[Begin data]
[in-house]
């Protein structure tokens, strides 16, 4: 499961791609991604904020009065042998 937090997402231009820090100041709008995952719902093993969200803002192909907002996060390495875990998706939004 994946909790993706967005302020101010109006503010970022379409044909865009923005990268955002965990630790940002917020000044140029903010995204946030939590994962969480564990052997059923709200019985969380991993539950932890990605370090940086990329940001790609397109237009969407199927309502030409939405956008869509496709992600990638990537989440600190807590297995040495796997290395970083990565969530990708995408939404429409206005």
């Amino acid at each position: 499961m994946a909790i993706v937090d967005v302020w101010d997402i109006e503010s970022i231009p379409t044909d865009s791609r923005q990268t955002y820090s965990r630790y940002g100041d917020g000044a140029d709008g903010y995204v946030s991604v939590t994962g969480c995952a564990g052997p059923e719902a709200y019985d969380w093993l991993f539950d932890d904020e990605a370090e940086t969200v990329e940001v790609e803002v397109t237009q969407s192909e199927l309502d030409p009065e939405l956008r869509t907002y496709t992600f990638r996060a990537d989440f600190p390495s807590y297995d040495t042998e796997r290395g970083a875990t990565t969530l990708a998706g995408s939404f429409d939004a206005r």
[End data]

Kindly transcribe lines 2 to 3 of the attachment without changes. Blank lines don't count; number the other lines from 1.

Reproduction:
């Protein structure tokens, strides 16, 4: 499961791609991604904020009065042998 937090997402231009820090100041709008995952719902093993969200803002192909907002996060390495875990998706939004 994946909790993706967005302020101010109006503010970022379409044909865009923005990268955002965990630790940002917020000044140029903010995204946030939590994962969480564990052997059923709200019985969380991993539950932890990605370090940086990329940001790609397109237009969407199927309502030409939405956008869509496709992600990638990537989440600190807590297995040495796997290395970083990565969530990708995408939404429409206005």
């Amino acid at each position: 499961m994946a909790i993706v937090d967005v302020w101010d997402i109006e503010s970022i231009p379409t044909d865009s791609r923005q990268t955002y820090s965990r630790y940002g100041d917020g000044a140029d709008g903010y995204v946030s991604v939590t994962g969480c995952a564990g052997p059923e719902a709200y019985d969380w093993l991993f539950d932890d904020e990605a370090e940086t969200v990329e940001v790609e803002v397109t237009q969407s192909e199927l309502d030409p009065e939405l956008r869509t907002y496709t992600f990638r996060a990537d989440f600190p390495s807590y297995d040495t042998e796997r290395g970083a875990t990565t969530l990708a998706g995408s939404f429409d939004a206005r």